THIRUVANANTHAPURAM: Circa 1945. August 6, that year was a Monday. A Monday that has great significance in human history. Turning a blind eye to the protests by scientists across the world, who had worked on the forces that held an atom together, an atomic bomb was dropped in Hiroshima.
As many as 60,000 men, women and children were killed. Over a lakh injured. And a whole city destroyed by blasts and by fire. Japan had to acknowledge defeat. World War II came to an end. But Science hung its head in shame.
Over the decades, blunders, scandals and corruption have hit Science in the face. This city of Ananthapuri too had witnessed illegal drug trials, followed by publishing of cooked-up data by scientists most respected. But it never got over with that. The saga continues.
Last week, a scientist at the Kerala State Council for Science, Technology and Environment (KSCSTE) headquarters was suspended, pending enquiry, on alleged charges of corruption. The scientist, who was in charge of the KSCSTE fellowships for research students, had allegedly taken money (in five figures) from the students for clearing the formalities of the research scholarships.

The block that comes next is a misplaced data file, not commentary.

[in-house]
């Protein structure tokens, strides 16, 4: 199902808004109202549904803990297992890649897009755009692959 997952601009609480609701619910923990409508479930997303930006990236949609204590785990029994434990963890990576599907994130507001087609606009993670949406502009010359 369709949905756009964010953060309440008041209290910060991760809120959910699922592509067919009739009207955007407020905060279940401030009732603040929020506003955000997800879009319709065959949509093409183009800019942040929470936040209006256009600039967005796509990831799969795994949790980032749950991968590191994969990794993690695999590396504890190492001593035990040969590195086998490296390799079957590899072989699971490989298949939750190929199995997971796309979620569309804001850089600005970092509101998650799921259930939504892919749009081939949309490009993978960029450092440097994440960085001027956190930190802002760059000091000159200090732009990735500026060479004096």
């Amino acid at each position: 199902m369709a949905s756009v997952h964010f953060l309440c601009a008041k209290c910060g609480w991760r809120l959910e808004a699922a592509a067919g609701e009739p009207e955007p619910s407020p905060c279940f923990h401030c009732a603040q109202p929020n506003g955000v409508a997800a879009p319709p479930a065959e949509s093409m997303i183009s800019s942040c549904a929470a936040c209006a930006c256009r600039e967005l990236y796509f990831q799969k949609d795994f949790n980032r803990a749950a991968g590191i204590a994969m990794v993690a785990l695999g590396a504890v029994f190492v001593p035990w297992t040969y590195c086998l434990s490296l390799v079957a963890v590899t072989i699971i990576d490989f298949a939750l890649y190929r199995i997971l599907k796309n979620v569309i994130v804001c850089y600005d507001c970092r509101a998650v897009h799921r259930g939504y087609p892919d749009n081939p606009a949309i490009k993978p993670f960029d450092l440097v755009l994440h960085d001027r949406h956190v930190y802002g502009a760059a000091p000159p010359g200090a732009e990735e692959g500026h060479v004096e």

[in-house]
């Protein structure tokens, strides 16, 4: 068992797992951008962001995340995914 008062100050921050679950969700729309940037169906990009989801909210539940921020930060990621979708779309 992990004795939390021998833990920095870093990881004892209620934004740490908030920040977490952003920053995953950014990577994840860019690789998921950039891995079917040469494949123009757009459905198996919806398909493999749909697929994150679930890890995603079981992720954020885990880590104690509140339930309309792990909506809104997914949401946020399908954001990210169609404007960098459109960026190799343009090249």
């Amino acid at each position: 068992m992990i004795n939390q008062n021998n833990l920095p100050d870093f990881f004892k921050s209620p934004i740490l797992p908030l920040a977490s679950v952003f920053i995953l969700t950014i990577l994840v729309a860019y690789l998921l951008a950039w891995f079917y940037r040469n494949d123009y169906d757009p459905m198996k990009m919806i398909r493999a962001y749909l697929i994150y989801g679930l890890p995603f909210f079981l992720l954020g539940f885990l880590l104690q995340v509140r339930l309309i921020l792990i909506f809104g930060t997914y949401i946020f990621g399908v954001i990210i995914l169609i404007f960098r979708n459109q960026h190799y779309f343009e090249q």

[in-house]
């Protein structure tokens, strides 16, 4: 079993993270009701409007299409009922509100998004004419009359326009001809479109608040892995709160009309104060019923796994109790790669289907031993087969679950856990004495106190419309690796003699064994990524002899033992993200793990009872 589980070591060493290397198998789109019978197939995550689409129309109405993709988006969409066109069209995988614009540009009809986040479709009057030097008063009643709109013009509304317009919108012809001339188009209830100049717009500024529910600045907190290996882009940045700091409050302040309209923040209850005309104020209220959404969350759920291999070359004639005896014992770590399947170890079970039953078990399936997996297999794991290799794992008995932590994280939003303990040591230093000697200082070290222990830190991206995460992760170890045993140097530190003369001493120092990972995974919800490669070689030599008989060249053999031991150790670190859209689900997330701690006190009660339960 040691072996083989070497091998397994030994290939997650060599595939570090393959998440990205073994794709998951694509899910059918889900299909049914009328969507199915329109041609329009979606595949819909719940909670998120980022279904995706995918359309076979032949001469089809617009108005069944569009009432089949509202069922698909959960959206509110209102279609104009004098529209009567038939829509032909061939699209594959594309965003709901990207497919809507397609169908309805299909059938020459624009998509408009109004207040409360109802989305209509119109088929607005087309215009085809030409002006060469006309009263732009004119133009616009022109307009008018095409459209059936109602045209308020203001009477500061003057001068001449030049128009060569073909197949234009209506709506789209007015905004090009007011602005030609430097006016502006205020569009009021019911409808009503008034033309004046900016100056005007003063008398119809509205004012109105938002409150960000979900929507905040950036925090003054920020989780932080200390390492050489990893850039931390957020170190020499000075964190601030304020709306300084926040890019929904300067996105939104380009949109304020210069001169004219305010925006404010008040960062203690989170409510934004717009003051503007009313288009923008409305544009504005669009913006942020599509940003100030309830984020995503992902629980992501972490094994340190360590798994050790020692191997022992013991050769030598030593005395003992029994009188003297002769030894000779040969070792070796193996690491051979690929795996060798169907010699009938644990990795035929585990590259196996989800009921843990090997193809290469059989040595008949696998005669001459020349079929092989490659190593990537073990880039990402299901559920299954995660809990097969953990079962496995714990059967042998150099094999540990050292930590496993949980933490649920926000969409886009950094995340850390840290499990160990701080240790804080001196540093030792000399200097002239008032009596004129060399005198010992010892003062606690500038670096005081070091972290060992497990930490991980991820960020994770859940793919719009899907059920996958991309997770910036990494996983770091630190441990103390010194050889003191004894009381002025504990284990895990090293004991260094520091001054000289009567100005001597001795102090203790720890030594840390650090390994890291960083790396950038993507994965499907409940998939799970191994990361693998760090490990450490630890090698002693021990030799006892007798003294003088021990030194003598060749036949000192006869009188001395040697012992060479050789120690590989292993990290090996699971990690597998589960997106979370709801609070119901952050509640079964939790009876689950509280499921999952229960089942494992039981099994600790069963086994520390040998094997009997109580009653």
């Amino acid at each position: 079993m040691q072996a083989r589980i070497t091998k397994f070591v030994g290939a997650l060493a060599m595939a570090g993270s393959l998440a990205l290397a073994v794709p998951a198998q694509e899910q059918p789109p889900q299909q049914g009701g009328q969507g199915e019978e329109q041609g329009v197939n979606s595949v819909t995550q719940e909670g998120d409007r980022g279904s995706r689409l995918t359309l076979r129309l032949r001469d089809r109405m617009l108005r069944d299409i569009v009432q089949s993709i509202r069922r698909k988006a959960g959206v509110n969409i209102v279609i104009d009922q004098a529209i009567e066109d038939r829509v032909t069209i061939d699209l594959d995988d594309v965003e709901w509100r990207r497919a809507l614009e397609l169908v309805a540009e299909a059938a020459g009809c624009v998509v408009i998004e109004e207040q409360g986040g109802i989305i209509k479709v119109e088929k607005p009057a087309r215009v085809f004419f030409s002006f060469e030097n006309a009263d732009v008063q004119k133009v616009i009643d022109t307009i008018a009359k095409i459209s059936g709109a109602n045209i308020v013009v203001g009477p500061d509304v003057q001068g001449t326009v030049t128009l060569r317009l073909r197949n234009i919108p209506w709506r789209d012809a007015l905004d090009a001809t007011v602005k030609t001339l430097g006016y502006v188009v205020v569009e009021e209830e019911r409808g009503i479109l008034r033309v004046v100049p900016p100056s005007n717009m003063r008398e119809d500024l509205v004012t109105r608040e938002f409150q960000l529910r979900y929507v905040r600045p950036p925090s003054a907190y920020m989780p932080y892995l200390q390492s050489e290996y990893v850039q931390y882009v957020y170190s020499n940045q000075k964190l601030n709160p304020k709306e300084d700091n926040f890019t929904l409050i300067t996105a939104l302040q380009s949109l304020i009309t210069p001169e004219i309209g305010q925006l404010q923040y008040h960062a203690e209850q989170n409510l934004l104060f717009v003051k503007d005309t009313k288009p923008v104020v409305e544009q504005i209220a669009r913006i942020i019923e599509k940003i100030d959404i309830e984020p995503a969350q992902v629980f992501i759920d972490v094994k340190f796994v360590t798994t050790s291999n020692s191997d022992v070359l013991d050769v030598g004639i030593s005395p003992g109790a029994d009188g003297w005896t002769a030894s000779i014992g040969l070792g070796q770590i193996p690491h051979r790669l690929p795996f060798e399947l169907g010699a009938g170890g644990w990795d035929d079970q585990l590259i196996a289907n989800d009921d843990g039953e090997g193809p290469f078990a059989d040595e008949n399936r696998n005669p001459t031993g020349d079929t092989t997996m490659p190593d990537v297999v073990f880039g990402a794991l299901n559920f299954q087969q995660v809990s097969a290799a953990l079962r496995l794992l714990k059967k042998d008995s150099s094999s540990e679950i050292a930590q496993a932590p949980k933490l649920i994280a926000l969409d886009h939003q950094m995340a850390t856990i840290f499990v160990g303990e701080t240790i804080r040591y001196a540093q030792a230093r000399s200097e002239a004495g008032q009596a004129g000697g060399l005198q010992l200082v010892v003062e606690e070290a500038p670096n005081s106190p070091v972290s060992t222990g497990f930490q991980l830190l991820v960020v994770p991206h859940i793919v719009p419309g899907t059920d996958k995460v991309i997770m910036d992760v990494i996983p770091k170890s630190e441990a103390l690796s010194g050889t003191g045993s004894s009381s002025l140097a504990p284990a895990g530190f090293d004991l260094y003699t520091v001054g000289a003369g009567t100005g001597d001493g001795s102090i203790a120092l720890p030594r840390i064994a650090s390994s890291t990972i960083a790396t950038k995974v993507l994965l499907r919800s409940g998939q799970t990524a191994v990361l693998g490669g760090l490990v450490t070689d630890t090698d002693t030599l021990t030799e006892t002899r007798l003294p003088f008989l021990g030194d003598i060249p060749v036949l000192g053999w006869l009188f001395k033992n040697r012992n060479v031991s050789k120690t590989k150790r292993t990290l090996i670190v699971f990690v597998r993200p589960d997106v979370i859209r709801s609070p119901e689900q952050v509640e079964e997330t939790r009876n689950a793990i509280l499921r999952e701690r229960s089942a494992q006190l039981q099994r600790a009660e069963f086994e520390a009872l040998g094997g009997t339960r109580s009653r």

‘’There is prima-facie evidence that the scientist is guilty of the crime. The suspension will be followed by a detailed enquiry and if the allegations are found to be true, strict action will follow,’’ said KSCSTE executive vice-president V N Rajasekharan Pillai, who had examined the bank account to which the students were asked to remit money.
Research fellowships are granted to the most promising and brilliant students in the subject areas of Agricultural Sciences, Bioinformatics, Biotechnology, Chemical Sciences, Earth System Sciences, Engineering Sciences, Environmental Sciences, Life Sciences, Mathematical Sciences, Physical Sciences and Taxonomy (Botany and Zoology).
Moreover, only post-graduates securing one of the first five ranks in any of the Universities of Kerala are eligible for the fellowship. ‘’It is extremely sad that these students were made victims of such a corruption. There shall be a detailed enquiry into all the fellowships granted,’’ said Rajasekharan Pillai.
An unfortunate episode in the scientific scenario of the state, this corruption charge has shocked the scientific community, especially the scientific staff at the KSCSTE, who expressed pain and concern. Further, it puts the whole lot of research funds and grants under a cloud of suspicion.
To err is human, but to knowingly break the rules is another matter. And breaking rules in such manner could destroy the lives of many potentially bright students of science.
(Sci-bug takes you across the world, from test-tubes and petri-dishes to the farthest corners of the planet and beyond, wherever science makes interesting findings. Keep track of the bug, every Saturday. And do not forget to give us a feedback on firstname.lastname@example.org)